Hugging each other tightly, I pressed my cheek against the soft leather of his jacket, breathing in the faint scent of sandalwood cologne. This was supposed to be our goodbye to each other, the end of the most wonderful weekend of our lives. But as we stood there, my friends waiting in the car behind us, neither of us let go. How could we say farewell now that we’d finally found each other?
“I really should go, I don’t want to keep everyone waiting,” I tried to convince myself.
“You’re right, you all have a long drive ahead of you,” he agreed reluctantly. We only hugged each other tighter.
The “long drive” was the problem. My friends and I had driven to Atlanta for the weekend to enjoy a Japanese culture convention. We had just arrived at the hotel on Friday when I first saw him. A few words, and the two of us had drawn together like long-lost best friends, reunited after a literal lifetime apart.
We’d talked through the night, spilling our souls to each other at a gold-lit fountain outside the hotel, stopping only when the sky lightened to herald dawn. It was as if we’d needed to catch up on everything we’d missed in each other’s lives. But now, as the weekend came to a close, I had to leave Atlanta and go back to my college, six hours away from his.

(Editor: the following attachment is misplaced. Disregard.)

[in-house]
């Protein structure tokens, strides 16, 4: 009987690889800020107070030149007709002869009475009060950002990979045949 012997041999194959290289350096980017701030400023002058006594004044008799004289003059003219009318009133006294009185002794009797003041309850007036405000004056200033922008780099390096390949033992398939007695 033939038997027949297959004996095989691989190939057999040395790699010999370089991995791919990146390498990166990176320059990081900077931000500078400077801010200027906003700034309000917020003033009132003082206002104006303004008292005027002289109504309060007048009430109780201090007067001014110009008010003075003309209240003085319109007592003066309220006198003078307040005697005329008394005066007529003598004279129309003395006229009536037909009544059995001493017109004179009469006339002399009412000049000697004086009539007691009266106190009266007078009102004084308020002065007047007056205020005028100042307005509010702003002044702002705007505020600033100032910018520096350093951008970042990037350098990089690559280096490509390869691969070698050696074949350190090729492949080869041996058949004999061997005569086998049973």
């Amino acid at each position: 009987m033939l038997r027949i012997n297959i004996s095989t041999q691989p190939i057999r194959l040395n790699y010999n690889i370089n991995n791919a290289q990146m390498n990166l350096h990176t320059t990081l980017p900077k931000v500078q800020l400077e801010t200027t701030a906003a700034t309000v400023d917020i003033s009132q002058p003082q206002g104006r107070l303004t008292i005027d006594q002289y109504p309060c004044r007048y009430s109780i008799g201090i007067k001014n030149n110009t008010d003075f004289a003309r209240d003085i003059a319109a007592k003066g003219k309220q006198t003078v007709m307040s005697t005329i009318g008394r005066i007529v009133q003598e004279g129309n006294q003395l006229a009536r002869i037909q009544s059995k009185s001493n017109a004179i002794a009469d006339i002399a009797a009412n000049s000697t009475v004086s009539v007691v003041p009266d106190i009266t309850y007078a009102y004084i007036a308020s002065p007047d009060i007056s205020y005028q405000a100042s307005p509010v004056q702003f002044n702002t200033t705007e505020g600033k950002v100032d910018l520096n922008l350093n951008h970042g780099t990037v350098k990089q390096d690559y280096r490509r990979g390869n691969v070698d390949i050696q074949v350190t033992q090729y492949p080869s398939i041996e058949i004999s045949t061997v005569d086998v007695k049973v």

“OK, I’m really going now,” I decided.
“OK,” he nodded. Neither of us moved. After a moment, we both burst out laughing. Still hugging him, I closed my eyes and prayed: God, thank You for creating such an amazing person, and thank You even more for leading us to each other. I understand if we’re just meant to be distanced friends. But please, if you show me the way, I want nothing more than to make this work.
Suddenly I had an idea. We’d pledged to call and e-mail each other whenever we could, but these methods were rather intangible. A handwritten letter was something else entirely.
We hugged one last time, and I climbed into the car with my friends. On the drive back to school, I started to compose a letter to him in my mind. I’d never written a love letter to anyone, and wasn’t sure where to begin. I decided to start with the basics: What was I physically going to write the letter on?
At that time, I had begun reading “The Tale of Genji,” a classic work that details life in the 11th century Japanese imperial court. Courtiers of every rank took great care in the appearance of their handwriting, even the delicate way in which they shaded the brush strokes of their letters. Everyone had an assortment of small paper squares in various colors, textures, and transparencies to choose from. Private poems were composed on these carefully selected slips and trusted servants delivered the intimate notes, which usually contained poetic reflections on nature to convey emotions.
Inspired, I went to a craft store and bought a few sheets of handmade paper and a Japanese-themed packet of paper scraps. Inside were pictures of geisha, flowing hiragana script, prints of samurai, cranes, and other pieces.